Vietnam is one of the fastest-growing economies in the world, with recent annual growth rates in real GDP of over 7 percent. It has had remarkable success during the past two decades in reducing the incidence of poverty but it remains, however, a poor country by international standards. It relies heavily on intensive agriculture to support its population of 85 million. A policy of doi moi (economic renovation), introduced in 1986, has been largely responsible for Vietnam's recent economic success. Under this policy, widespread privatisation of public property was sanctioned and regulatory control on prices and foreign investment eased. The national economic reform agenda provides an important backdrop to changes that have taken place in the higher education system. The Soviet model of higher education upon which the system was founded in the late 1950s has largely been abandoned. This chapter presents an overview of the current state of the higher education system in Vietnam. It takes into account both the system's recent history and the state's plans for the future of the system. The chapter highlights the immense challenges involved in trying to develop an internationally competitive higher education system against the background of low per capita national income and a continuing legacy of centralised planning.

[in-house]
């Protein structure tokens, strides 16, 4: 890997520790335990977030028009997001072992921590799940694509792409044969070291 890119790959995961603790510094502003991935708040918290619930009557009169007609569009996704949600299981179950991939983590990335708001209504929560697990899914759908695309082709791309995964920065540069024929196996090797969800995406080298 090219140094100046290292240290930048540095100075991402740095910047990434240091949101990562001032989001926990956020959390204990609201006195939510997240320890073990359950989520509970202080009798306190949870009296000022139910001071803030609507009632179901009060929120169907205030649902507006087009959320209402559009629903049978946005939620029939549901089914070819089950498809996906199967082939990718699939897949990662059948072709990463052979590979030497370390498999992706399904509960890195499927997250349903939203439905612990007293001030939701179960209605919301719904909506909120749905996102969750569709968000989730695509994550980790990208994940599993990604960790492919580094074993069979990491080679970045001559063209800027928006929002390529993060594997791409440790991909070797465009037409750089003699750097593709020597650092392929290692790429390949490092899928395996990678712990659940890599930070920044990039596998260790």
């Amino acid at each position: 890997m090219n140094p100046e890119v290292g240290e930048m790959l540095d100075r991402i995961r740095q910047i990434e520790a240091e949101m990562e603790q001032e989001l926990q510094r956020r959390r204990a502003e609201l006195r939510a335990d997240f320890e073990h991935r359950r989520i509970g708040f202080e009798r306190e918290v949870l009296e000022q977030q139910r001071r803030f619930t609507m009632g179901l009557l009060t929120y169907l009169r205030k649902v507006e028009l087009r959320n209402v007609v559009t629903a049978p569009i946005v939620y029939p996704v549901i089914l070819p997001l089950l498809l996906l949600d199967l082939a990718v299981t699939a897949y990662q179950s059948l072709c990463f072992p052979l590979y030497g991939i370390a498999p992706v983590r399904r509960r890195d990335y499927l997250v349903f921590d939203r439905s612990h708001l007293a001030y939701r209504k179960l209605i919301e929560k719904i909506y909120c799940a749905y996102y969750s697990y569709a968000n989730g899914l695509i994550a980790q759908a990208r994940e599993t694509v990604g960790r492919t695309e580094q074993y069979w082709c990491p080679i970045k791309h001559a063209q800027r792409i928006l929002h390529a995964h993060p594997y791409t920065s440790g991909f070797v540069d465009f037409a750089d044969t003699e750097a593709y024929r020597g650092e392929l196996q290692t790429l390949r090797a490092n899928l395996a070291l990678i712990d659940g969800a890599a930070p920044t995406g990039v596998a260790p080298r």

Hayden, M & Thiep, LQ 2010, 'Vietnam's higher education system', in G Harman, M Hayden & PT Nghi (eds), Reforming higher education in Vietnam: challenges and priorities, Springer, Dordrecht, Netherlands, pp. 15-30. ISBN: 9789048136933